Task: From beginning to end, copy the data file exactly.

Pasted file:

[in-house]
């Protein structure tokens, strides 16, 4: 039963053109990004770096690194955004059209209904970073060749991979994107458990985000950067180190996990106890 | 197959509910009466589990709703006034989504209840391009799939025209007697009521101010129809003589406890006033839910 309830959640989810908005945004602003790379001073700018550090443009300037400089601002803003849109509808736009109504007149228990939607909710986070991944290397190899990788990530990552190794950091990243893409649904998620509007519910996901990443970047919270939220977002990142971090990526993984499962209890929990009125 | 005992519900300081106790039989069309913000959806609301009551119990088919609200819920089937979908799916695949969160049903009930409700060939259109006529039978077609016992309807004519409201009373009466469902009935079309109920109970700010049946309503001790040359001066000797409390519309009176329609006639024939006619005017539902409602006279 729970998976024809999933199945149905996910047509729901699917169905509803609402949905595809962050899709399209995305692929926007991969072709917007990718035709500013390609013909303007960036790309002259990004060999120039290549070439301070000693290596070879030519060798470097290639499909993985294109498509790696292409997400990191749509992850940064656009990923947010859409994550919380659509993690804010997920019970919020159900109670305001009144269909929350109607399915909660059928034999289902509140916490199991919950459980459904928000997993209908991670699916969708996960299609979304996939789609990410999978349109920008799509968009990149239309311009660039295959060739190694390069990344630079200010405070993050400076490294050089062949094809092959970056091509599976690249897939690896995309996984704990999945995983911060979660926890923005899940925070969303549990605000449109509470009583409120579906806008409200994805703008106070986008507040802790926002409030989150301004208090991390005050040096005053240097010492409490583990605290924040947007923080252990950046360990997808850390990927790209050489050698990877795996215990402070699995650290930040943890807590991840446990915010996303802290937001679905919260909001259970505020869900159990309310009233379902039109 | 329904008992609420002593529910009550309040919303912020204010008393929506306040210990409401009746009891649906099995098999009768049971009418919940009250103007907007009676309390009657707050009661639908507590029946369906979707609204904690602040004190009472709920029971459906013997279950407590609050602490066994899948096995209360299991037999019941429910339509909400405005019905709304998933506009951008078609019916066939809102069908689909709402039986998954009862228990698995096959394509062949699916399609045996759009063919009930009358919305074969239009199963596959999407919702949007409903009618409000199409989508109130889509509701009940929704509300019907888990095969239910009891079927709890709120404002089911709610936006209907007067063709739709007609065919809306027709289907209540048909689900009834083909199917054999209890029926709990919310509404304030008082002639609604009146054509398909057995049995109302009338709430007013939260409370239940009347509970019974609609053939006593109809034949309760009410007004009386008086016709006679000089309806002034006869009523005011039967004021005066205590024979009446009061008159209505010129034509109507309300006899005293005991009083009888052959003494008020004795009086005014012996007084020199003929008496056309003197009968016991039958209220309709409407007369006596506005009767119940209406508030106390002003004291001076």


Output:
[in-house]
């Protein structure tokens, strides 16, 4: 039963053109990004770096690194955004059209209904970073060749991979994107458990985000950067180190996990106890 | 197959509910009466589990709703006034989504209840391009799939025209007697009521101010129809003589406890006033839910 309830959640989810908005945004602003790379001073700018550090443009300037400089601002803003849109509808736009109504007149228990939607909710986070991944290397190899990788990530990552190794950091990243893409649904998620509007519910996901990443970047919270939220977002990142971090990526993984499962209890929990009125 | 005992519900300081106790039989069309913000959806609301009551119990088919609200819920089937979908799916695949969160049903009930409700060939259109006529039978077609016992309807004519409201009373009466469902009935079309109920109970700010049946309503001790040359001066000797409390519309009176329609006639024939006619005017539902409602006279 729970998976024809999933199945149905996910047509729901699917169905509803609402949905595809962050899709399209995305692929926007991969072709917007990718035709500013390609013909303007960036790309002259990004060999120039290549070439301070000693290596070879030519060798470097290639499909993985294109498509790696292409997400990191749509992850940064656009990923947010859409994550919380659509993690804010997920019970919020159900109670305001009144269909929350109607399915909660059928034999289902509140916490199991919950459980459904928000997993209908991670699916969708996960299609979304996939789609990410999978349109920008799509968009990149239309311009660039295959060739190694390069990344630079200010405070993050400076490294050089062949094809092959970056091509599976690249897939690896995309996984704990999945995983911060979660926890923005899940925070969303549990605000449109509470009583409120579906806008409200994805703008106070986008507040802790926002409030989150301004208090991390005050040096005053240097010492409490583990605290924040947007923080252990950046360990997808850390990927790209050489050698990877795996215990402070699995650290930040943890807590991840446990915010996303802290937001679905919260909001259970505020869900159990309310009233379902039109 | 329904008992609420002593529910009550309040919303912020204010008393929506306040210990409401009746009891649906099995098999009768049971009418919940009250103007907007009676309390009657707050009661639908507590029946369906979707609204904690602040004190009472709920029971459906013997279950407590609050602490066994899948096995209360299991037999019941429910339509909400405005019905709304998933506009951008078609019916066939809102069908689909709402039986998954009862228990698995096959394509062949699916399609045996759009063919009930009358919305074969239009199963596959999407919702949007409903009618409000199409989508109130889509509701009940929704509300019907888990095969239910009891079927709890709120404002089911709610936006209907007067063709739709007609065919809306027709289907209540048909689900009834083909199917054999209890029926709990919310509404304030008082002639609604009146054509398909057995049995109302009338709430007013939260409370239940009347509970019974609609053939006593109809034949309760009410007004009386008086016709006679000089309806002034006869009523005011039967004021005066205590024979009446009061008159209505010129034509109507309300006899005293005991009083009888052959003494008020004795009086005014012996007084020199003929008496056309003197009968016991039958209220309709409407007369006596506005009767119940209406508030106390002003004291001076």